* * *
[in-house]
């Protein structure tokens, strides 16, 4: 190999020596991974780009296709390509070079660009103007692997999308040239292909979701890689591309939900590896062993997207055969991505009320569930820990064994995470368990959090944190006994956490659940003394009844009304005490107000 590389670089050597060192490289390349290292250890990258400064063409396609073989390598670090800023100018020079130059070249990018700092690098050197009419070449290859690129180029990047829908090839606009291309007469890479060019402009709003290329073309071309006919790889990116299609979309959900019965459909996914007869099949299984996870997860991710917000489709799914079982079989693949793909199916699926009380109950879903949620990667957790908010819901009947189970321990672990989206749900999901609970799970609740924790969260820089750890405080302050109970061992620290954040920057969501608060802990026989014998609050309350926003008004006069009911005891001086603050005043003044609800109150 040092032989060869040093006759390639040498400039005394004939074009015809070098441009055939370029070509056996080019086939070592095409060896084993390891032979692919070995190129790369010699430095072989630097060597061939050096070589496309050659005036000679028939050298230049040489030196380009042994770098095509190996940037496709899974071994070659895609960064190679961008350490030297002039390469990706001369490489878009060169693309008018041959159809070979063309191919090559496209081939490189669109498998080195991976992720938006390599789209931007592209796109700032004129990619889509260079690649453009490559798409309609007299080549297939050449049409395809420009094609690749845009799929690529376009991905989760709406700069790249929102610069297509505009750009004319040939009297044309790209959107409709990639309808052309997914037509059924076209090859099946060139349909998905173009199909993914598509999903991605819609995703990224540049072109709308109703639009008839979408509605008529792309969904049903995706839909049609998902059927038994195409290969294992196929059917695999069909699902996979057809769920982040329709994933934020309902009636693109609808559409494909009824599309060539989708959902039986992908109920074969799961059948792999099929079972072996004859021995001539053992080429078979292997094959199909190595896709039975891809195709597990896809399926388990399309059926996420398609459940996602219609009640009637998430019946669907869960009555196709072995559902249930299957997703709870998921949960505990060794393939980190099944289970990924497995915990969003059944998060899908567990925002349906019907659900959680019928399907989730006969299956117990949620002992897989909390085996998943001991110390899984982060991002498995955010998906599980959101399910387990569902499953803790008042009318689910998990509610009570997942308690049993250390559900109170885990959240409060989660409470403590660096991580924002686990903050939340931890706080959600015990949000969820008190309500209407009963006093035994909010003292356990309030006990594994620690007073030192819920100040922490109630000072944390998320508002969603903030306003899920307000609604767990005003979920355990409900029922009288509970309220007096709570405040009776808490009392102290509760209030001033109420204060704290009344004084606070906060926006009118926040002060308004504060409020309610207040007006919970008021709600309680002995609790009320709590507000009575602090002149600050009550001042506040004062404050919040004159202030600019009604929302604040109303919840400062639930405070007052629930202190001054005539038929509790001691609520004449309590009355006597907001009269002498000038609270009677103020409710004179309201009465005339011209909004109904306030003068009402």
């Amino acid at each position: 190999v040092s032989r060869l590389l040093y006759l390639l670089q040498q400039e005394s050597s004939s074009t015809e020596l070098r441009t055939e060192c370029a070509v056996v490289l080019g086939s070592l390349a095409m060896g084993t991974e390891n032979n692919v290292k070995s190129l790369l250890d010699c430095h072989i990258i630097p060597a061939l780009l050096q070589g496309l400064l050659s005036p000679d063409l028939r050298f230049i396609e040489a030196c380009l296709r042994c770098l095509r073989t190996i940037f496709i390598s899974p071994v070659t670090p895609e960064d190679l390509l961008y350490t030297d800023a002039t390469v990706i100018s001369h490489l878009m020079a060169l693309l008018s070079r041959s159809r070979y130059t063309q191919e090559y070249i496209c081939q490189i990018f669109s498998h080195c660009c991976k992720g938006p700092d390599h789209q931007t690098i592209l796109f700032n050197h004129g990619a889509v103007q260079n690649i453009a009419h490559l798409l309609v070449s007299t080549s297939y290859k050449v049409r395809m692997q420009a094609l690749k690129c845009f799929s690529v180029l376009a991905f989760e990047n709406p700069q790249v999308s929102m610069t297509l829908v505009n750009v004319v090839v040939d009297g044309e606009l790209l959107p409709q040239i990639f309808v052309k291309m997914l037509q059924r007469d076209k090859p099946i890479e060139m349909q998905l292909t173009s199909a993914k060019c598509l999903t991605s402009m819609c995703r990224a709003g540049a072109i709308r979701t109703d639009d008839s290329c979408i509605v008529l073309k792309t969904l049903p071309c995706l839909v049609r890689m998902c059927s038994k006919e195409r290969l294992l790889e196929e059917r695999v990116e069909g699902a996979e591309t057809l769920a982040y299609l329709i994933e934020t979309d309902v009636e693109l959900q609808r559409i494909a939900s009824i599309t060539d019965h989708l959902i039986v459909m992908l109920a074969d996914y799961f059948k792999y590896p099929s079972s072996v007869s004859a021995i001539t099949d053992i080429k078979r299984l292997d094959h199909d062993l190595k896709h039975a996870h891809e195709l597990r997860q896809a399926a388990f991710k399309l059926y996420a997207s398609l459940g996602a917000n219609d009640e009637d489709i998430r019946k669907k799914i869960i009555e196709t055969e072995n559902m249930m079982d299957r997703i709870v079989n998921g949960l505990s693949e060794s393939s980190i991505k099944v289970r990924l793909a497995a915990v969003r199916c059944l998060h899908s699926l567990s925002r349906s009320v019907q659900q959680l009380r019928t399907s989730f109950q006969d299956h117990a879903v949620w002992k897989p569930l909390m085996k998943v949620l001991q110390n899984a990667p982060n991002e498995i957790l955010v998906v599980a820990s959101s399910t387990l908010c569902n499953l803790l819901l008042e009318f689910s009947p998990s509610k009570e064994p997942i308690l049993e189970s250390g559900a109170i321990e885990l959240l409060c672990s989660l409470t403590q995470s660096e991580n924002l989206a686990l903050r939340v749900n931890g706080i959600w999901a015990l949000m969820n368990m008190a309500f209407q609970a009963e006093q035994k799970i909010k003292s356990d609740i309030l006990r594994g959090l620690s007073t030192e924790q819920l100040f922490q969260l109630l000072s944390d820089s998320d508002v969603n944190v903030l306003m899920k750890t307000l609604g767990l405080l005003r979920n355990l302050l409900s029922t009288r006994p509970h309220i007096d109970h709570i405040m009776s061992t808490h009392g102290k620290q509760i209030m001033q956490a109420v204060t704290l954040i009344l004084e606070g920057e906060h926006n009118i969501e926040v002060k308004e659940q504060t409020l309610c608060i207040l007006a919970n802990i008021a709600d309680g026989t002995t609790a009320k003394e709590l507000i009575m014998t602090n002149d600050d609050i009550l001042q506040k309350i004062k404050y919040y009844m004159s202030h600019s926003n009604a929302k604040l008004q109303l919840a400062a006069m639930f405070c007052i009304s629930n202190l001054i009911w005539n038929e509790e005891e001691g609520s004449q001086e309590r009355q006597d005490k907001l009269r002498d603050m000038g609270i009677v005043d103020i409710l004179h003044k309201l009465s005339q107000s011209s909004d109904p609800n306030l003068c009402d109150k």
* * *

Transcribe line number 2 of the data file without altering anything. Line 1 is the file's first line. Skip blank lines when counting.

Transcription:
């Protein structure tokens, strides 16, 4: 190999020596991974780009296709390509070079660009103007692997999308040239292909979701890689591309939900590896062993997207055969991505009320569930820990064994995470368990959090944190006994956490659940003394009844009304005490107000 590389670089050597060192490289390349290292250890990258400064063409396609073989390598670090800023100018020079130059070249990018700092690098050197009419070449290859690129180029990047829908090839606009291309007469890479060019402009709003290329073309071309006919790889990116299609979309959900019965459909996914007869099949299984996870997860991710917000489709799914079982079989693949793909199916699926009380109950879903949620990667957790908010819901009947189970321990672990989206749900999901609970799970609740924790969260820089750890405080302050109970061992620290954040920057969501608060802990026989014998609050309350926003008004006069009911005891001086603050005043003044609800109150 040092032989060869040093006759390639040498400039005394004939074009015809070098441009055939370029070509056996080019086939070592095409060896084993390891032979692919070995190129790369010699430095072989630097060597061939050096070589496309050659005036000679028939050298230049040489030196380009042994770098095509190996940037496709899974071994070659895609960064190679961008350490030297002039390469990706001369490489878009060169693309008018041959159809070979063309191919090559496209081939490189669109498998080195991976992720938006390599789209931007592209796109700032004129990619889509260079690649453009490559798409309609007299080549297939050449049409395809420009094609690749845009799929690529376009991905989760709406700069790249929102610069297509505009750009004319040939009297044309790209959107409709990639309808052309997914037509059924076209090859099946060139349909998905173009199909993914598509999903991605819609995703990224540049072109709308109703639009008839979408509605008529792309969904049903995706839909049609998902059927038994195409290969294992196929059917695999069909699902996979057809769920982040329709994933934020309902009636693109609808559409494909009824599309060539989708959902039986992908109920074969799961059948792999099929079972072996004859021995001539053992080429078979292997094959199909190595896709039975891809195709597990896809399926388990399309059926996420398609459940996602219609009640009637998430019946669907869960009555196709072995559902249930299957997703709870998921949960505990060794393939980190099944289970990924497995915990969003059944998060899908567990925002349906019907659900959680019928399907989730006969299956117990949620002992897989909390085996998943001991110390899984982060991002498995955010998906599980959101399910387990569902499953803790008042009318689910998990509610009570997942308690049993250390559900109170885990959240409060989660409470403590660096991580924002686990903050939340931890706080959600015990949000969820008190309500209407009963006093035994909010003292356990309030006990594994620690007073030192819920100040922490109630000072944390998320508002969603903030306003899920307000609604767990005003979920355990409900029922009288509970309220007096709570405040009776808490009392102290509760209030001033109420204060704290009344004084606070906060926006009118926040002060308004504060409020309610207040007006919970008021709600309680002995609790009320709590507000009575602090002149600050009550001042506040004062404050919040004159202030600019009604929302604040109303919840400062639930405070007052629930202190001054005539038929509790001691609520004449309590009355006597907001009269002498000038609270009677103020409710004179309201009465005339011209909004109904306030003068009402």